Not a Lexis+ subscriber? Try it out for free.
LexisNexis® CLE On-Demand features premium content from partners like American Law Institute Continuing Legal Education and Pozner & Dodd. Choose from a broad listing of topics suited for law firms, corporate legal departments, and government entities. Individual courses and subscriptions available.
"Seated between “Dreamers” – young people brought to the country illegally as children – for a roundtable discussion at Rancho high school in Las Vegas, Hillary Clinton issued the clarion call immigration activists had been waiting for this week.
“I will fight for comprehensive immigration reform and a path to citizenship for you and your family across our country,” Clinton promised. “I will fight to stop partisan attacks on the executive action that would put Dreamers, including those with us today, at risk of deportation. And if Congress continues to refuse to act, I would do everything possible under the law to go even further.” ...
Immigration experts said Obama has by no means exhausted the limits of presidential authority on immigration, and that the next US president has plenty of room to act in big or small ways, should Congress continue to prove obstinate.
“It really depends on how ambitious she wants to be and how many people she wants to benefit from her actions,” said Stephen Yale-Loehr, a professor of immigration law at Cornell Law School.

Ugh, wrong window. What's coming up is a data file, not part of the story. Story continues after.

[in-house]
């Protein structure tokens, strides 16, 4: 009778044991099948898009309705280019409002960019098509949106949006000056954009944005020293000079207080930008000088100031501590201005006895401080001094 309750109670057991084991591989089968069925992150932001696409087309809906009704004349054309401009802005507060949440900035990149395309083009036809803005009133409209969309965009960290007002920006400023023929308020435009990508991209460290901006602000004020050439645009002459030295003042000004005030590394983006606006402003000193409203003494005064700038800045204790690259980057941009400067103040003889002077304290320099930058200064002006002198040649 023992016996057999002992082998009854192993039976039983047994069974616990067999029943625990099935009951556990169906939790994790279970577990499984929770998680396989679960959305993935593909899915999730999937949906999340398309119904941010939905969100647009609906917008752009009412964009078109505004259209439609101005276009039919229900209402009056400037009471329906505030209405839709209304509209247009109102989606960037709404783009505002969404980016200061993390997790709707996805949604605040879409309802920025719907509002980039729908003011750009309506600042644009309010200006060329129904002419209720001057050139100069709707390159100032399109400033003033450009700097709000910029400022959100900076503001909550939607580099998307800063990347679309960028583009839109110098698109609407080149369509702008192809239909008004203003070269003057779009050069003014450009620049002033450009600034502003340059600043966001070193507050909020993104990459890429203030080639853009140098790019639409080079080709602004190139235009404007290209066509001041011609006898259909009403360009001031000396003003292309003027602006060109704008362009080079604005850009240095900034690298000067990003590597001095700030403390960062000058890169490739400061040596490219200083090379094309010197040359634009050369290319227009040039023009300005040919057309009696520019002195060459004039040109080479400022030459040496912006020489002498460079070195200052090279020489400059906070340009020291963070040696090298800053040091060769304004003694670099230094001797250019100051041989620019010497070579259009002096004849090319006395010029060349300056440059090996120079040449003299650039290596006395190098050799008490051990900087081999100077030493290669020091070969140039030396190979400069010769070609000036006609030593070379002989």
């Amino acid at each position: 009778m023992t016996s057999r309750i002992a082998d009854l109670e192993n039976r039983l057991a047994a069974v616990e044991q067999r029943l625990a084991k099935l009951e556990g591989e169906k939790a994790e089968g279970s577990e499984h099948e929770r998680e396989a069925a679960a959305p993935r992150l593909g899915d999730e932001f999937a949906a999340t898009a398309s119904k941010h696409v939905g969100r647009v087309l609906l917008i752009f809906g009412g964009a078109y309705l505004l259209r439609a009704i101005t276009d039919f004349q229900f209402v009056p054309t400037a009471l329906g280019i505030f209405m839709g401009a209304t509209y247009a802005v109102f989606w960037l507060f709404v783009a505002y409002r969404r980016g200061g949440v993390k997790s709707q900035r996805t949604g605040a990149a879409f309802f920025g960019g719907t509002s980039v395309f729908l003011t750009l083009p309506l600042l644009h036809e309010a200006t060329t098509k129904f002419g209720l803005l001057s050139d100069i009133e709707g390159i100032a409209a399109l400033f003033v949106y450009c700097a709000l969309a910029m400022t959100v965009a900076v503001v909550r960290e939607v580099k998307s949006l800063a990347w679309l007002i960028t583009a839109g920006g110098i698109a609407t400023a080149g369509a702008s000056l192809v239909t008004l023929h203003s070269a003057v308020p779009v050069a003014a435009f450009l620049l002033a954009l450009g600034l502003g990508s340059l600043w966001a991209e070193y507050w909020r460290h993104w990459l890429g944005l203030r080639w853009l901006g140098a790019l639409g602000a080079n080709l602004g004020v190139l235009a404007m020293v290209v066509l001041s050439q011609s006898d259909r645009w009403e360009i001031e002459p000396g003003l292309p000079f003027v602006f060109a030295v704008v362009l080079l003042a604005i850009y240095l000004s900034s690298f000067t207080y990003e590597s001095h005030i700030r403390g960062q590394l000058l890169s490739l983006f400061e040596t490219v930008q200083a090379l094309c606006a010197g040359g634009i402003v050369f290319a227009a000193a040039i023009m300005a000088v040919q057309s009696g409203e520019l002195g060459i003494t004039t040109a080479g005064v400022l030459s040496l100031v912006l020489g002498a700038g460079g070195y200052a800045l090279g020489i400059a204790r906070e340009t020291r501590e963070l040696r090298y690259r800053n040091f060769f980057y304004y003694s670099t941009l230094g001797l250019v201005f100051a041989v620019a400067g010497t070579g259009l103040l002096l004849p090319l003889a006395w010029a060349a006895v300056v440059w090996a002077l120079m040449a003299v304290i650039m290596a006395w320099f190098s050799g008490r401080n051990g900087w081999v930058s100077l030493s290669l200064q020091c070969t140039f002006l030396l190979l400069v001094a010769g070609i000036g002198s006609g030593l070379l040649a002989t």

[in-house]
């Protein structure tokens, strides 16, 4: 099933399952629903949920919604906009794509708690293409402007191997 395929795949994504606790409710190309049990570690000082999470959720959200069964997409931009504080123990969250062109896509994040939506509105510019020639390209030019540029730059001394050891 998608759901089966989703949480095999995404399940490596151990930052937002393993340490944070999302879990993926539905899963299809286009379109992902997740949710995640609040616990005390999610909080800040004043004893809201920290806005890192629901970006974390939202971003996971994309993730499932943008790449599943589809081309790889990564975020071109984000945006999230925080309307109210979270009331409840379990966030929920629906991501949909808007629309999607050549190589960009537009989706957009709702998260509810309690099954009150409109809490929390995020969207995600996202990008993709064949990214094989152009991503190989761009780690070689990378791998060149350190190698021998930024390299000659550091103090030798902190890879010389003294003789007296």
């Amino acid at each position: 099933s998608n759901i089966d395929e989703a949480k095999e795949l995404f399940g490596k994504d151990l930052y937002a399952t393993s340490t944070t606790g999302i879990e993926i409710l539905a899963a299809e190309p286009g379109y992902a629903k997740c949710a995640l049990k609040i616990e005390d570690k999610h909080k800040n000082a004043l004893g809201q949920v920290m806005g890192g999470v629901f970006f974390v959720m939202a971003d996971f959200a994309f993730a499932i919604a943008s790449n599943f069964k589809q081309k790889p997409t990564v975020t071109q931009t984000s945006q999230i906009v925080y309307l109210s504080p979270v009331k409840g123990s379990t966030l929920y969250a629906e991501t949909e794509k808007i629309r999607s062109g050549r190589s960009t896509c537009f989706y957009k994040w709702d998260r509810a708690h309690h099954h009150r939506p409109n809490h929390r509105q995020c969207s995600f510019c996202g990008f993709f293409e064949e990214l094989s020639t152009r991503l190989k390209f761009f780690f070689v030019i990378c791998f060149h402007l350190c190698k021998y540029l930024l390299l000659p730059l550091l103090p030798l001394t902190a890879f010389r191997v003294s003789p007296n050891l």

Yale-Loehr said there are plenty of small, mostly uncontroversial, actions a future president could take to offer temporary relief for small groups of people such as Obama did for the undocumented family members of military men and women.
In contrast, she could also “go big”, he said, by reinterpreting the visa limit. Currently, the number of people admitted includes the principal applicant plus the person’s spouse and children. Yale-Loehr said the law could be interpreted to only count the principal applicant, thereby allowing possibly as much as three times the number of immigrants to receive work and family-based visas to the US.
“Theoretically any administration could make that change,” he said. “But it would be very controversial and would almost certainly bring about litigation.”" - Lauren Gambino, The Guardian, May 7, 2015.
- Stephen Yale-Loehr